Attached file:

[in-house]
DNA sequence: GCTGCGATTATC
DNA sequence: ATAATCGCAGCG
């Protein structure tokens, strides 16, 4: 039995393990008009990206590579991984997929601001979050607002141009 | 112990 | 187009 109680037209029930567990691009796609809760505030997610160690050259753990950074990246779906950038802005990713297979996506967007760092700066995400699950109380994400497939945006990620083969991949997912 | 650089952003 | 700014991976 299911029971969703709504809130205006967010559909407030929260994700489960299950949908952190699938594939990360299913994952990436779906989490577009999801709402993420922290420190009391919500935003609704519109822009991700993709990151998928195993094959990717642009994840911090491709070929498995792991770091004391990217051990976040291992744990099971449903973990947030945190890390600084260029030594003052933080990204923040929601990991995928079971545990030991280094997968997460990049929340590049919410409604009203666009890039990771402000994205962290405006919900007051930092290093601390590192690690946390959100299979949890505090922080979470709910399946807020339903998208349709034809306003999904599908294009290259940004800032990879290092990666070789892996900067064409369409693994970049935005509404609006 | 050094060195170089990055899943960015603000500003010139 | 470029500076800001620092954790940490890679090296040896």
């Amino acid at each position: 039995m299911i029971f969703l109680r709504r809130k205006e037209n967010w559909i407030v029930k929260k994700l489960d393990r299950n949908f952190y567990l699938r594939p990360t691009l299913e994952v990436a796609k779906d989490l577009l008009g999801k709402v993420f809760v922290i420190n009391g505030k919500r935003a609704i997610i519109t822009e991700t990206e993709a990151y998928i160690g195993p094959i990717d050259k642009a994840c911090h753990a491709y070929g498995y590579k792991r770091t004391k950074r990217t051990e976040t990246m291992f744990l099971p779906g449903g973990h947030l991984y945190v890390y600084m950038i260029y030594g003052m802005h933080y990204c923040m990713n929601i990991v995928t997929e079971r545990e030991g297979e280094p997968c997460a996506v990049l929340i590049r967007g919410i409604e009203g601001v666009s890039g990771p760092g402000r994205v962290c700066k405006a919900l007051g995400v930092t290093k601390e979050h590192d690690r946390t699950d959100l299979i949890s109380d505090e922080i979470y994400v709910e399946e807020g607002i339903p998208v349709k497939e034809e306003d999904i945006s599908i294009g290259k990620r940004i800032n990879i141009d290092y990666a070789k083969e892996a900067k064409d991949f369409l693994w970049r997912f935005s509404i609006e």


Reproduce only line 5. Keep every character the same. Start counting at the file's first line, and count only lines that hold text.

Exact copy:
């Amino acid at each position: 039995m299911i029971f969703l109680r709504r809130k205006e037209n967010w559909i407030v029930k929260k994700l489960d393990r299950n949908f952190y567990l699938r594939p990360t691009l299913e994952v990436a796609k779906d989490l577009l008009g999801k709402v993420f809760v922290i420190n009391g505030k919500r935003a609704i997610i519109t822009e991700t990206e993709a990151y998928i160690g195993p094959i990717d050259k642009a994840c911090h753990a491709y070929g498995y590579k792991r770091t004391k950074r990217t051990e976040t990246m291992f744990l099971p779906g449903g973990h947030l991984y945190v890390y600084m950038i260029y030594g003052m802005h933080y990204c923040m990713n929601i990991v995928t997929e079971r545990e030991g297979e280094p997968c997460a996506v990049l929340i590049r967007g919410i409604e009203g601001v666009s890039g990771p760092g402000r994205v962290c700066k405006a919900l007051g995400v930092t290093k601390e979050h590192d690690r946390t699950d959100l299979i949890s109380d505090e922080i979470y994400v709910e399946e807020g607002i339903p998208v349709k497939e034809e306003d999904i945006s599908i294009g290259k990620r940004i800032n990879i141009d290092y990666a070789k083969e892996a900067k064409d991949f369409l693994w970049r997912f935005s509404i609006e």